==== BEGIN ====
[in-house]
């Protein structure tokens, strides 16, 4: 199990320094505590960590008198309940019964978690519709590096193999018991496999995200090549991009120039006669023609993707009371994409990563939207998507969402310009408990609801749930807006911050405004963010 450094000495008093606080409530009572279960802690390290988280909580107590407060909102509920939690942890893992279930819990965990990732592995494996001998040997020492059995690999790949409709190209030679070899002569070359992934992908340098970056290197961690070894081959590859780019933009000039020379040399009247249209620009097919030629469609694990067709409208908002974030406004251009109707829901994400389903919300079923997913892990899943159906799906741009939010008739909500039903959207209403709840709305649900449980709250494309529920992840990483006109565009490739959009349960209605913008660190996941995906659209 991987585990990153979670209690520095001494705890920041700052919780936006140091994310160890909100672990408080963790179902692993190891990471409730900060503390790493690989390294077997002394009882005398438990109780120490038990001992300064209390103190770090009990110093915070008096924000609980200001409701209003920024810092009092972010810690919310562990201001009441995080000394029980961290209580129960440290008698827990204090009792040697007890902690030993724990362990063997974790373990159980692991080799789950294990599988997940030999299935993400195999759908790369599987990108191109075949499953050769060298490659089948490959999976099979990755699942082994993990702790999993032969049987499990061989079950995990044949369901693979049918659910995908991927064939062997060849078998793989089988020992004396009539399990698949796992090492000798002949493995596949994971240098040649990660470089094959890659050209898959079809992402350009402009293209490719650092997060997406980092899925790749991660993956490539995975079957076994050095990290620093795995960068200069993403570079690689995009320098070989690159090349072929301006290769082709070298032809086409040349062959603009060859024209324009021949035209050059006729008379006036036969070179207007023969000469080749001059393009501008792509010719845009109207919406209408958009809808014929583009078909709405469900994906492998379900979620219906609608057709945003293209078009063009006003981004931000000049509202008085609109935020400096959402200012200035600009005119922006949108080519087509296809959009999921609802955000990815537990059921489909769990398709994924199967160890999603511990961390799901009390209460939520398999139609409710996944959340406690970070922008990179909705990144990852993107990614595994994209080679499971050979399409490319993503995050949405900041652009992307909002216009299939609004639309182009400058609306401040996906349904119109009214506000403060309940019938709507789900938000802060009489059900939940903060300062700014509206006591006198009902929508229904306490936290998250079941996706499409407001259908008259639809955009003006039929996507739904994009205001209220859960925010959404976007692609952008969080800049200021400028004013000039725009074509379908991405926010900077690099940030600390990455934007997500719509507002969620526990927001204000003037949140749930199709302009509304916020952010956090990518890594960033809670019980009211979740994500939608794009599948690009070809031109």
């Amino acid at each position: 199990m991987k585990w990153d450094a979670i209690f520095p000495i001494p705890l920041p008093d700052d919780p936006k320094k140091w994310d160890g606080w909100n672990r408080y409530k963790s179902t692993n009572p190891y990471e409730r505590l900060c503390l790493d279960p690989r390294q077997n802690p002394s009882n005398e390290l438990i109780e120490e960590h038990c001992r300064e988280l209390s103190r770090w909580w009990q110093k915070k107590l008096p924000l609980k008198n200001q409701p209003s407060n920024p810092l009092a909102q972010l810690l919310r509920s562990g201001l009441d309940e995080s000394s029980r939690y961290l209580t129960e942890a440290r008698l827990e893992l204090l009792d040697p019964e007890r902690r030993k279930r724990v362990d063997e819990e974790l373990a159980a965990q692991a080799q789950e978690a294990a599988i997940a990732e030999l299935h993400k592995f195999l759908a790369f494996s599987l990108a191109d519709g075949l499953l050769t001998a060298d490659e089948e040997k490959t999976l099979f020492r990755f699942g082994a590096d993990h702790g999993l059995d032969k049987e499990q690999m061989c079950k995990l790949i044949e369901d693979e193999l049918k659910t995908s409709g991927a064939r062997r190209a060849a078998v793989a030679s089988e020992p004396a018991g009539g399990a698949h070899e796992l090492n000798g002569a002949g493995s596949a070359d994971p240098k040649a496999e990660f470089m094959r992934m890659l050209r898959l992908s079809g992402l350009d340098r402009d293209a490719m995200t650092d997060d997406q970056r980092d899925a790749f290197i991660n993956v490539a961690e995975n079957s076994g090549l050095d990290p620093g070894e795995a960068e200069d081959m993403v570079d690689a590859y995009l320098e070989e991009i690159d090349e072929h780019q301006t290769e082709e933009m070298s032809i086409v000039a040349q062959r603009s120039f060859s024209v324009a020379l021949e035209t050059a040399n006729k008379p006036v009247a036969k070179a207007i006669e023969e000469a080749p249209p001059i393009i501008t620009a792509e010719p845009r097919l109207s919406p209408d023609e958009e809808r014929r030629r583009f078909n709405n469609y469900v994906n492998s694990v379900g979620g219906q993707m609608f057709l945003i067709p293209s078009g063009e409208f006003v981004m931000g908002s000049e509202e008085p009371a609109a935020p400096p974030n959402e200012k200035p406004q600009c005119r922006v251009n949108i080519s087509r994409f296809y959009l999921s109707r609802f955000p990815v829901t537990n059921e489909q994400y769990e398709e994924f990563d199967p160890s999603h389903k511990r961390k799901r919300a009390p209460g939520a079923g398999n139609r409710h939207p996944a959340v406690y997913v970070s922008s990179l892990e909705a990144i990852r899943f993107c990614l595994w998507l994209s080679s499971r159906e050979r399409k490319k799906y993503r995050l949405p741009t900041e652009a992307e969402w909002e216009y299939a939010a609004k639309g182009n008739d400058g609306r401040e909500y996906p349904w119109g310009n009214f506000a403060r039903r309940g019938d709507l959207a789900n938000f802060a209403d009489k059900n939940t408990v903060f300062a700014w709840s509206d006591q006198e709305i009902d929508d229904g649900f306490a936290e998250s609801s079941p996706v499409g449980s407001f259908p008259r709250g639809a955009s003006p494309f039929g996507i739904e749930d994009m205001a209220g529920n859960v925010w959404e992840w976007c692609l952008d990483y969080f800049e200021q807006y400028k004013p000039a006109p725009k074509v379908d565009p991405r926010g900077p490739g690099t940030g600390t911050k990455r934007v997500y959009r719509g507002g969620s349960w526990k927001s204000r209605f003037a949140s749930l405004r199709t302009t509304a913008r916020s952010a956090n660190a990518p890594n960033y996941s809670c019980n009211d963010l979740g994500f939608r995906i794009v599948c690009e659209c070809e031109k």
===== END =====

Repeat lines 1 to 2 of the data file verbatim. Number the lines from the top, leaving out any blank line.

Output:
[in-house]
């Protein structure tokens, strides 16, 4: 199990320094505590960590008198309940019964978690519709590096193999018991496999995200090549991009120039006669023609993707009371994409990563939207998507969402310009408990609801749930807006911050405004963010 450094000495008093606080409530009572279960802690390290988280909580107590407060909102509920939690942890893992279930819990965990990732592995494996001998040997020492059995690999790949409709190209030679070899002569070359992934992908340098970056290197961690070894081959590859780019933009000039020379040399009247249209620009097919030629469609694990067709409208908002974030406004251009109707829901994400389903919300079923997913892990899943159906799906741009939010008739909500039903959207209403709840709305649900449980709250494309529920992840990483006109565009490739959009349960209605913008660190996941995906659209 991987585990990153979670209690520095001494705890920041700052919780936006140091994310160890909100672990408080963790179902692993190891990471409730900060503390790493690989390294077997002394009882005398438990109780120490038990001992300064209390103190770090009990110093915070008096924000609980200001409701209003920024810092009092972010810690919310562990201001009441995080000394029980961290209580129960440290008698827990204090009792040697007890902690030993724990362990063997974790373990159980692991080799789950294990599988997940030999299935993400195999759908790369599987990108191109075949499953050769060298490659089948490959999976099979990755699942082994993990702790999993032969049987499990061989079950995990044949369901693979049918659910995908991927064939062997060849078998793989089988020992004396009539399990698949796992090492000798002949493995596949994971240098040649990660470089094959890659050209898959079809992402350009402009293209490719650092997060997406980092899925790749991660993956490539995975079957076994050095990290620093795995960068200069993403570079690689995009320098070989690159090349072929301006290769082709070298032809086409040349062959603009060859024209324009021949035209050059006729008379006036036969070179207007023969000469080749001059393009501008792509010719845009109207919406209408958009809808014929583009078909709405469900994906492998379900979620219906609608057709945003293209078009063009006003981004931000000049509202008085609109935020400096959402200012200035600009005119922006949108080519087509296809959009999921609802955000990815537990059921489909769990398709994924199967160890999603511990961390799901009390209460939520398999139609409710996944959340406690970070922008990179909705990144990852993107990614595994994209080679499971050979399409490319993503995050949405900041652009992307909002216009299939609004639309182009400058609306401040996906349904119109009214506000403060309940019938709507789900938000802060009489059900939940903060300062700014509206006591006198009902929508229904306490936290998250079941996706499409407001259908008259639809955009003006039929996507739904994009205001209220859960925010959404976007692609952008969080800049200021400028004013000039725009074509379908991405926010900077690099940030600390990455934007997500719509507002969620526990927001204000003037949140749930199709302009509304916020952010956090990518890594960033809670019980009211979740994500939608794009599948690009070809031109």